Works by Women

Supporting creative work by women

Interview: Heather E. Cunningham

Heather E. Cunningham is the Artistic Director of Retro Productions, a non-profit company known for its high quality productions since 2005. Last year’s The Desk Set was nominated for six New York Innovative Theatre Awards, including Outstanding Production of a Play and Outstanding Lead Actress.

Heather is also an accomplished actress. Her turn in Retro Productions’ Still Life by Emily Mann was named one of the ‘Performances to Remember’ by Back Stage.

Retro Productions opens Norman Krasna’s screwball comedy Dear Ruth on Wednesday, May 4th at the Spoon Theater (38 West 38th St. in New york City). Before the show’s opening, Heather answered questions about the company and why Dear Ruth remains a hilarious comedy seven decades after its debut.

1. What prompted you to found Retro Productions?

A few years prior to Retro’s first production I was in (forgive me, I just have to say it) several terrible productions in a row, two of which shared a few cast members. One of those cast members turned to me one day, exhausted, and said “I’m tired of making other people’s shit look good” and it was my lightbulb moment! There were so many plays I wanted to do, and I thought “I could make my own shit look good!” And I started thinking about producing my own work. It was a short while later that I came up with the idea of Retro Productions and retro theater. So much of who I am has to do with being the daughter of designers and I wanted on some level to guarantee the need for designers. Period work does that. But I also have a huge love of old things. I have the heart of a collector and I love things that were made in the past, and that remind us of where we’ve been. From books to kitchen utensils to plays.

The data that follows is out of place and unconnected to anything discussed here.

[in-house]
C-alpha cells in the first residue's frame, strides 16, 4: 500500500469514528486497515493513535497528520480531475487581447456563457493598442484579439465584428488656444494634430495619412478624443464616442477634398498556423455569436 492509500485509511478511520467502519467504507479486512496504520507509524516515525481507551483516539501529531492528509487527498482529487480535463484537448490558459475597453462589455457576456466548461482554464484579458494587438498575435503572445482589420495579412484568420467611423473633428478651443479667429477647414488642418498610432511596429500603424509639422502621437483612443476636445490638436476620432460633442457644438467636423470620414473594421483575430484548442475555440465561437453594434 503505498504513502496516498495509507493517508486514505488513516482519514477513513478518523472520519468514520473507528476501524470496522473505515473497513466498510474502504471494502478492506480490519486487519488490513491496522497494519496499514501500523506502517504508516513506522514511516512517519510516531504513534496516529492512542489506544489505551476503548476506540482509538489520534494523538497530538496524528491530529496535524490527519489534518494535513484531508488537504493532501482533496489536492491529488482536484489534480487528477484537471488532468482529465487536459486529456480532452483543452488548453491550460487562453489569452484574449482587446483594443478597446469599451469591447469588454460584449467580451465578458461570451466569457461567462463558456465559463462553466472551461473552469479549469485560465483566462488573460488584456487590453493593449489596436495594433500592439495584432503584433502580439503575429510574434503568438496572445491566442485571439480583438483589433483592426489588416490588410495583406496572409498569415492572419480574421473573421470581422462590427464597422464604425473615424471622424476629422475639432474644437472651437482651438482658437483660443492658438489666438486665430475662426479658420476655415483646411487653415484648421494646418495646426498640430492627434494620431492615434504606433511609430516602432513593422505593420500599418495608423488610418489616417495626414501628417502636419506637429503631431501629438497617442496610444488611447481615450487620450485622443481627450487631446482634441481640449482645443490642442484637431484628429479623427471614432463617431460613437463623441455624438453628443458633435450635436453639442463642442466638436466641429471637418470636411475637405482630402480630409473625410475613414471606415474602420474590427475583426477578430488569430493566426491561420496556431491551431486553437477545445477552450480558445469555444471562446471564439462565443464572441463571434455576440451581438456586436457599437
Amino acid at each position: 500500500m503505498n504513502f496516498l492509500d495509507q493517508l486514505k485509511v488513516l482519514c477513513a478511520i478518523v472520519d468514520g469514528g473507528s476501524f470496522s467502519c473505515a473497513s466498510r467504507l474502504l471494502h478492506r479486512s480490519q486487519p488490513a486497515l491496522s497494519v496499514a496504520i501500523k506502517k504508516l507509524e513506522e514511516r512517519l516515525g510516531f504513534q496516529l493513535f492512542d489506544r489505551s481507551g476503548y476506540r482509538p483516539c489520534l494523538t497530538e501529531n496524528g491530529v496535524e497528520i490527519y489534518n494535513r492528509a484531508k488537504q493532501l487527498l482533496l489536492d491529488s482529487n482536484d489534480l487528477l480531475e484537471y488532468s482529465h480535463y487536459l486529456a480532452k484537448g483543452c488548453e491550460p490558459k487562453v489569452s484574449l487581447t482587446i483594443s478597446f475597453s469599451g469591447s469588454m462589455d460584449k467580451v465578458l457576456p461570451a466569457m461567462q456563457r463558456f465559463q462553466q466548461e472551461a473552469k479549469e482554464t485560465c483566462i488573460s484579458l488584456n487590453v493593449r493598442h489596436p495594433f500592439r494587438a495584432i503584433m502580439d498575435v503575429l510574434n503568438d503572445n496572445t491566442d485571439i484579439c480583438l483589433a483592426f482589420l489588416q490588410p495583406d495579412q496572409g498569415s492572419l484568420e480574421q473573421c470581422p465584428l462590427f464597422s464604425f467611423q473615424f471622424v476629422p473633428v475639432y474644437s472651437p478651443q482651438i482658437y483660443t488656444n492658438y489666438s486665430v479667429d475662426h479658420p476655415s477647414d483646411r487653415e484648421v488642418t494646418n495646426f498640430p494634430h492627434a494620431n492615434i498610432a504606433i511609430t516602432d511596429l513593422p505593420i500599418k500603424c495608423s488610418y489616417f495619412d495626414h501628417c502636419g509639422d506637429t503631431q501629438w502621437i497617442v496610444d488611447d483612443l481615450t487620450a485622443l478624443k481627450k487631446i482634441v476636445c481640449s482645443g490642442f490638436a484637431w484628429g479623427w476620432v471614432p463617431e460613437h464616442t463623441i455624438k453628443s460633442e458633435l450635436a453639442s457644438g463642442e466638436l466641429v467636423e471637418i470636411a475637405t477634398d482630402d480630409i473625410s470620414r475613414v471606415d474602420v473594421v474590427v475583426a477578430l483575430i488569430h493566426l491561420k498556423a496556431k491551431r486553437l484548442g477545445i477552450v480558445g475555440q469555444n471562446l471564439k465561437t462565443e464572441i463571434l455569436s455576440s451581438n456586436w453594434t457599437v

2. What attracted you to Norman Krasna’s DEAR RUTH?

Richard Roland and I were looking for a project to do together and I wanted it to be a comedy because I knew that the first show of our season was a drama (I try to keep a balance of comedy and drama each season as much as I can). We were reading some wonderful plays and applied for the rights to several of them, but were having trouble getting permissions. Then I came across this play at Drama Book Store and picked it up. I knew nothing about it, but I saw that it had a reasonable number of characters and was written in the mid 40s, so I bought it and took it home. I loved it! So funny and sweet and perfectly retro, you can’t set this play in any other time without rewriting the dialogue. Not to mention great casting for several of Retro’s company members! Lucky me, Richard loved it too! He’s a great fan of that era, and he loved the idea of doing something a little screwball.